Economist 8/6/15

  1. AS A feat of brawn it is impressive. In just one year, a third of the time engineers wanted, Egypt has shifted enough sand to allow more and bigger ships to pass more swiftly through Suez Canal. Small wonder his government declared a holiday for the lavish opening on August 6th of the New Suez Canal.In economic terms, however, the expansion of the Suez Canal is a questionable endeavour at a time when the government is struggling to provide adequate services to its citizens. True, the channel is a significant source of revenue. Last year it pumped $5.5 billion into an economy weakened by years of turmoil. But both this sum and the number of ships transiting the canal have been flat since 2008.Egyptian officials claim that the $8.2 billion project, which expands capacity to 97 ships per day, will more than double annual revenues to some $13.5 billion by 2023. That, however, would require yearly growth of some 10%, a rosy projection given that in the entire period from 2000 to 2013 world seaborne shipping grew by just 37%, according to UNCTAD.One clear plus for the debt-strapped Egyptian government is that the project is domestically financed: thousands of Egyptians last year snapped up nearly $9 billion in special investment certificates paying 12% interest.
  2. THE first televised debate among the Republican candidates for president takes place in Cleveland on the evening of August 6th. Fox News is broadcasting the event, which, in a crowded field of runners, it has limited to ten participants based on their standing in the polls. Chris Christie and John Kasich just about made the cut, but Rick Perry, Bobby Jindal, Rick Santorum and the rest will have to settle for taking part in a separate televised meeting (dubbed by some as the losers’ forum) that will precede the big show. The debate is the first big opportunity for the candidates to present themselves on a national stage.
  3. Over the past quarter of a century, the maternal-mortality rate has been creeping back up. In 2013 more than 18 women died for every 100,000 live births. America is one of only eight countries, including Afghanistan and South Sudan, where these numbers are moving in the wrong direction.The shortest answer is that no one really knows. Some speculate that it has to do with the fact that American women tend to be both fatter and older when they become pregnant these days. Indeed the risks associated with childbirth rise in tandem with weight and age. But these trends can be seen in plenty of countries where the death rates are still coming down. Others suggest optimistically that America is simply more rigorous about counting these deaths. The most compelling explanation is that more women are in poorer health when they get pregnant, and then failing to get proper care. Chronic health problems, such as obesity, hypertension, diabetes and heart disease, are increasingly common among pregnant American women, and each of them makes delivery more dangerous.These conditions are more common among African-American women, which partly explains why they are nearly four times more likely to die from pregnancy-related complications than white women.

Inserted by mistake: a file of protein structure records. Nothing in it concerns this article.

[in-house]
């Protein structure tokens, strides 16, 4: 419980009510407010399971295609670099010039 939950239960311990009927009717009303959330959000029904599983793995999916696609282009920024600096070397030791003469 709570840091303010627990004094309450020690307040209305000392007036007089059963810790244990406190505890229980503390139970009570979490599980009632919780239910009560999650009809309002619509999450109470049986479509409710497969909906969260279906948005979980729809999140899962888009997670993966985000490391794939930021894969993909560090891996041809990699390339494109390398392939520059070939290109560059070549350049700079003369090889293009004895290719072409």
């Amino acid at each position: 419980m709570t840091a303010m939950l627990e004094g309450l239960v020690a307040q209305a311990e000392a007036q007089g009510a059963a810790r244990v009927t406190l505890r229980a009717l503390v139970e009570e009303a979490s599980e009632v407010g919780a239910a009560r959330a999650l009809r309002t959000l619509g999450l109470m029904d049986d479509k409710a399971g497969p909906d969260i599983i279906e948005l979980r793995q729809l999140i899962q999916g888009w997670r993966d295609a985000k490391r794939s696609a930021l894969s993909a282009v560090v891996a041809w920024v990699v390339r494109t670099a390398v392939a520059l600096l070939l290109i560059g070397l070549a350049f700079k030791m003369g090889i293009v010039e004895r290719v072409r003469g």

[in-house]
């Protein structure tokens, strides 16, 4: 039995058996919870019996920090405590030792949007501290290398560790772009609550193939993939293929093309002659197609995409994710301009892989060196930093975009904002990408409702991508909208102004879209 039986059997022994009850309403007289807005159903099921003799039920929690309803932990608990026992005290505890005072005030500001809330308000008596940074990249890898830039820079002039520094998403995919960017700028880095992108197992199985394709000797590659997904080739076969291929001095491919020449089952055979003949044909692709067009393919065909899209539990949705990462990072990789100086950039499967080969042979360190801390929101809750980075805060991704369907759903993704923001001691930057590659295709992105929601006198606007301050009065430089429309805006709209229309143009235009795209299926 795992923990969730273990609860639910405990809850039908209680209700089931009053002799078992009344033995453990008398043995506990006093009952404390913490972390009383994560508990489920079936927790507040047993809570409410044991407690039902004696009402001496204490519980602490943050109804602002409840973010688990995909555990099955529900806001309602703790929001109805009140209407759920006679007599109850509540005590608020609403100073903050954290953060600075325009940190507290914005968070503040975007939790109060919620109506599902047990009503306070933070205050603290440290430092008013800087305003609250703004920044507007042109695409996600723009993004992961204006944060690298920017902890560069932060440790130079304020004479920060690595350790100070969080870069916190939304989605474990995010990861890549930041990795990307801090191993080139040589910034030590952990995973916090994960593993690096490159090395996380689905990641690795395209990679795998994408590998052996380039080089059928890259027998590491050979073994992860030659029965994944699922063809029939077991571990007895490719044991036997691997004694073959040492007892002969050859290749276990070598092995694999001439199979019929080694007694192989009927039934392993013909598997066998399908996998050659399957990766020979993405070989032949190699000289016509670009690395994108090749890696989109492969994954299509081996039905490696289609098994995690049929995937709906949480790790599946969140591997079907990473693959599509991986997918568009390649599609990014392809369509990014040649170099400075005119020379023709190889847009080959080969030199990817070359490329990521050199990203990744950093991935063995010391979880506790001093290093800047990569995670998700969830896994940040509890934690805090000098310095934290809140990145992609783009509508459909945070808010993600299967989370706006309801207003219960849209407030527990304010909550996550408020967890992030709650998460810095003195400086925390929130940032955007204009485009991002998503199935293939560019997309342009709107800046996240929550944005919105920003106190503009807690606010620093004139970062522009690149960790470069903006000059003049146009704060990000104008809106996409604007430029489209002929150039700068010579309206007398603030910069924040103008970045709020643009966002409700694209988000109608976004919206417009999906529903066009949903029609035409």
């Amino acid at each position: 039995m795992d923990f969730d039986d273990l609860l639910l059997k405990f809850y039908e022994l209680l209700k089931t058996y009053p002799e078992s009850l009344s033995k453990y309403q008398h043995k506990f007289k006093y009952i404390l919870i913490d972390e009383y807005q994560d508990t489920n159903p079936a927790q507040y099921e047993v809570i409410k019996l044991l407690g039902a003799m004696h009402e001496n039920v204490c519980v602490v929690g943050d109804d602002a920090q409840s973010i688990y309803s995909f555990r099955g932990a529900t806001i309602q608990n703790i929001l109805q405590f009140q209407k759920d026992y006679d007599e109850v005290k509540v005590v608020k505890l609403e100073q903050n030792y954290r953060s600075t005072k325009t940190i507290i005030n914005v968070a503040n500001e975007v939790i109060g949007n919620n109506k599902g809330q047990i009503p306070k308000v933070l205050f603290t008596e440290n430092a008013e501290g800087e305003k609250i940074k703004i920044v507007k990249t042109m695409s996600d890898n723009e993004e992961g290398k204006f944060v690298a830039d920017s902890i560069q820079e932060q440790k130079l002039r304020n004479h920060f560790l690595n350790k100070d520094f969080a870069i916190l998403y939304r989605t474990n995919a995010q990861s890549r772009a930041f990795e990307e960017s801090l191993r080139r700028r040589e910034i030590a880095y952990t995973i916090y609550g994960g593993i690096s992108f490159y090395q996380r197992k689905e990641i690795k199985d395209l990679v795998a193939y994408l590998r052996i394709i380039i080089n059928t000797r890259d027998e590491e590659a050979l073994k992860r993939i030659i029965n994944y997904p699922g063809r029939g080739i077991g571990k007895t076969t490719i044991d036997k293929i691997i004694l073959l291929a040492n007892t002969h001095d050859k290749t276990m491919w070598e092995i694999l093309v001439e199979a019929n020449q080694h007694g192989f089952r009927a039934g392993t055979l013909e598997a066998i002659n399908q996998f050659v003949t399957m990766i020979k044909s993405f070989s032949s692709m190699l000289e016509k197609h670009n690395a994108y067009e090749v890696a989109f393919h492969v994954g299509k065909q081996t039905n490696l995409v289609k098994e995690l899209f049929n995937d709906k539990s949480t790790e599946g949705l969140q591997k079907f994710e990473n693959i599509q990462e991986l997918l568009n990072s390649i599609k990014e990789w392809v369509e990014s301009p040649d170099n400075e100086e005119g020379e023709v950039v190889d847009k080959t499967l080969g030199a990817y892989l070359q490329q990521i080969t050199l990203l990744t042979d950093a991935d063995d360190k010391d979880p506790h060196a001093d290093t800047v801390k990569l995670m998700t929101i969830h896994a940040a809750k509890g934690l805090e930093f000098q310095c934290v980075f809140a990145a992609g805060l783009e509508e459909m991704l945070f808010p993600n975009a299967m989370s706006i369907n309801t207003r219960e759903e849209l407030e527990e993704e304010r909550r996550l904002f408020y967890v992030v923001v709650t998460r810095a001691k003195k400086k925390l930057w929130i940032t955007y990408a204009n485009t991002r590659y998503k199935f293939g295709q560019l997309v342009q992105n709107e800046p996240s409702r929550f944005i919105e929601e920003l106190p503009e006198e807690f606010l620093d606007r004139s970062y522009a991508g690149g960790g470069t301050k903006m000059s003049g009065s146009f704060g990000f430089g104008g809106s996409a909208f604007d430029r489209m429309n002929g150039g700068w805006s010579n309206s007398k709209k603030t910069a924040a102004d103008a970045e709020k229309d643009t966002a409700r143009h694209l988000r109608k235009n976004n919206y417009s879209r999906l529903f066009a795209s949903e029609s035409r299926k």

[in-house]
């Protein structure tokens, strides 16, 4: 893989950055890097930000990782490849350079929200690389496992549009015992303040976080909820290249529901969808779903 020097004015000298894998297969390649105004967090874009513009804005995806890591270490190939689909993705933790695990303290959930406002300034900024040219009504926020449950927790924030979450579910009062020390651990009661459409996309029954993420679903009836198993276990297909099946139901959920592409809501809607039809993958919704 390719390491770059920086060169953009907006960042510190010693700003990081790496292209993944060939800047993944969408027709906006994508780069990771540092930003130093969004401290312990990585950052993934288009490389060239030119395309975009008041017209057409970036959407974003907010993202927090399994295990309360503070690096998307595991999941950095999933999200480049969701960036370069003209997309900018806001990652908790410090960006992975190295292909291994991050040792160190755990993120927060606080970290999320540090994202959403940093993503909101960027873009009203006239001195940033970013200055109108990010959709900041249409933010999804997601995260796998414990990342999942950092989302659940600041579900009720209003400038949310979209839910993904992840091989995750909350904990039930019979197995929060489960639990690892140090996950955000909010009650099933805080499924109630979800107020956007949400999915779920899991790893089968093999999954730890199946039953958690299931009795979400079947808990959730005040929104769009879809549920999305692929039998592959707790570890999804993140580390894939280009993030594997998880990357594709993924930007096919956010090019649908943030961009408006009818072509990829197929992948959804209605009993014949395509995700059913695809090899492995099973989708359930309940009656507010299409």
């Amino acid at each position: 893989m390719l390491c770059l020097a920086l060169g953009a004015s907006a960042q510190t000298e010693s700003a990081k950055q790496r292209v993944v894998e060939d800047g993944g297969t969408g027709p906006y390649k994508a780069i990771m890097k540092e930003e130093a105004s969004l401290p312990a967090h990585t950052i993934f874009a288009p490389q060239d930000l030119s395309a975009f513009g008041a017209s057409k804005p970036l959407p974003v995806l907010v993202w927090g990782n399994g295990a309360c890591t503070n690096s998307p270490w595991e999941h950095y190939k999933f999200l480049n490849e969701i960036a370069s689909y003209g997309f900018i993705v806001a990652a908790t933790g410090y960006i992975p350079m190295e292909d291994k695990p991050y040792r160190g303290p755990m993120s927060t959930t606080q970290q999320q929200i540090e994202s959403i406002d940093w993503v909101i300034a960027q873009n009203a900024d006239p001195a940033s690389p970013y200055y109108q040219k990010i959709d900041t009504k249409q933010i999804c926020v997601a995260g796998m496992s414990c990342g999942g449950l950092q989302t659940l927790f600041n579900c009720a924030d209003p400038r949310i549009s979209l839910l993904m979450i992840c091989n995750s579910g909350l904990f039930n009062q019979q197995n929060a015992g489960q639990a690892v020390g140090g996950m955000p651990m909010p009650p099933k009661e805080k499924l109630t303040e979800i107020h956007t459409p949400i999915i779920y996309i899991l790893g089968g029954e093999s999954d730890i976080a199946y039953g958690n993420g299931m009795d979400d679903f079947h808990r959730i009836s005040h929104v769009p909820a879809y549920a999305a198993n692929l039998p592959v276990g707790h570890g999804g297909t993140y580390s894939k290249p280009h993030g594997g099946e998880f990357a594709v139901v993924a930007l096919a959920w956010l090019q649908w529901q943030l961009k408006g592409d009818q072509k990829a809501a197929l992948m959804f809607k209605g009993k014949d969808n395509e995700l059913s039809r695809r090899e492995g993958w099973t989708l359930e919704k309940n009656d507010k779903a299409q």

4. Patents are supposed to spread knowledge, by obliging holders to lay out their innovation for all to see; they often fail, because patent-lawyers are masters of obfuscation. Instead, the system has created a parasitic ecology of trolls and defensive patent-holders, who aim to block innovation, or at least to stand in its way unless they can grab a share of the spoils. An early study found that newcomers to the semiconductor business had to buy licences from incumbents for as much as $200m.Patents should spur bursts of innovation; instead, they are used to lock in incumbents’ advantages. Studies have found that 40-90% of patents are never exploited or licensed out by their owners.
  5. Patents should come with a blunt “use it or lose it” rule, so that they expire if the invention is not brought to market. Patents should also be easier to challenge without the expense of a full-blown court case. The burden of proof for overturning a patent in court should be lowered.The requirement for ideas to be “non-obvious” must be strengthened. Apple should not be granted patents on rectangular tablets with rounded corners; Twitter does not deserve a patent on its pull-to-refresh feed.Patents also last too long. Protection for 20 years might make sense in the pharmaceutical industry, because to test a drug and bring it to market can take more than a decade. But in industries like information technology, the time from brain wave to production line, or line of code, is much shorter
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